Does your Motorcycle Handle like a Shopping Trolley?

Let’s look at the science behind getting the it right. Of all motorcycle engineering’s dark arts, chassis tuning is the most transformational, the most useful, and the least understood. Power, they say, is nothing without control. Control is only gained when a motorcycle’s tires are firmly in contact with the ground, And the components that maintain this critical union of rubber and road are what’s known as a suspension system.

Now, although this will instantly conjure mental images of a fork, shock, swingarm and the related springs and things that let them compress and extend in a controlled manner, they’re not the only parts that affect bump absorption and road-holding.

The motorcycle in its entirely is a suspension system constantly yielding to impacts and rider inputs through flex in the frame- tires, wheels, triple-clamps and even the engine. The suspension components are just the last line of defense in the battle for wheel control and chassis stability and are, generally, the only element of ‘give’, which can be adjusted for resistance and rate of movement.

Let’s get into the science. Yes, it’s complicated. Suspension tuning isn’t a one-cure-fit-all science. Anybody who says there’s only one way to set up the chassis of a motorcycle, regardless of its rider, will only show that he or she has very little knowledge of a motorcycle set up. You’ll notice I said ‘set up the chassis’, because suspension tuning is just one element of the goal: a perfectly harmonious chassis.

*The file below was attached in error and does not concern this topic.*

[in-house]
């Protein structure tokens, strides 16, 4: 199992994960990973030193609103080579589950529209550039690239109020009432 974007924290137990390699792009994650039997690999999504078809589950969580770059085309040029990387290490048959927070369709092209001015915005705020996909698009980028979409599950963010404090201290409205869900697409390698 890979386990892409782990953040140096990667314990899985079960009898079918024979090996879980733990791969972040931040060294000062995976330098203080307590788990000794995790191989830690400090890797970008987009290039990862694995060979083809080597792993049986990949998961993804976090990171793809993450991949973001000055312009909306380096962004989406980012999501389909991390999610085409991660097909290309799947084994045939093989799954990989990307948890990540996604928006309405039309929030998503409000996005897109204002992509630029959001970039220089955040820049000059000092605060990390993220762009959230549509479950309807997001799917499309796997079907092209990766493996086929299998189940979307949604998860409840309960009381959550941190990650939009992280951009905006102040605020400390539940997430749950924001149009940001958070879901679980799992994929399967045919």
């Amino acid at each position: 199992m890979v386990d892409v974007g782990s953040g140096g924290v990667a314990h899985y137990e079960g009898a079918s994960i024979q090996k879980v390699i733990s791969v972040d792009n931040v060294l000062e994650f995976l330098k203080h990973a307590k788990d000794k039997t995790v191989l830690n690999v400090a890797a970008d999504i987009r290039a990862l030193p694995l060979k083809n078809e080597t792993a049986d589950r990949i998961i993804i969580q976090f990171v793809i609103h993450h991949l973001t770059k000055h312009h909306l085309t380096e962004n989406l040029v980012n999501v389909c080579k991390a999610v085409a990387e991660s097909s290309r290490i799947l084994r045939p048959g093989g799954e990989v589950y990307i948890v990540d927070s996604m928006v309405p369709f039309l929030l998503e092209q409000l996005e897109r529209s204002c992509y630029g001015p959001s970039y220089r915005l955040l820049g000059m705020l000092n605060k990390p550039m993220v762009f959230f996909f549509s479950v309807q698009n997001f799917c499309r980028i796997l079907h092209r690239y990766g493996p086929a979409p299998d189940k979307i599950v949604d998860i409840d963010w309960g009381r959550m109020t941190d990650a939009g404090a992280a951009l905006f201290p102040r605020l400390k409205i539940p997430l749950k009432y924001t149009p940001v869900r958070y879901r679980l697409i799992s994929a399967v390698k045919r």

When you change the suspension settings, you’re changing the chassis geometry. When you change the rider or the position of the rider, you change the weight distribution and chassis geometry. As a result, you’re also changing where the optimum suspension settings will be found.

The message is that no matter how small the change in a motorcycle’s fabric or function, it will have an affect elsewhere. Managing all these interwined relationships is what makes chassis development and suspension tuning so complicated and rewarding. Compromise isn’t an option. It’s the rule and an art form in itself. And this also illustrates the frustrating side of chassis set up: when you fix something, nine times out of 10, you screw up something else.

The dynamic, eclectic, and often-erratic element of the rider, or riders, is the main reason for there being no single ‘right’ setting for any motorcycle. Add tires into the equation, with their myriad constructions, compounds, sizes, profiles and states of gradual deterioration, and suddenly you have a befuddling soup of scenarios, all of which can throw a curly one at any moment and turn your suspension settings from superb to a trembling turd.

Hell, don’t let me put you off, though, the pleasure of suspension tinkering is in the perpetual pursuit of unattainable perfection.

So get spannering!

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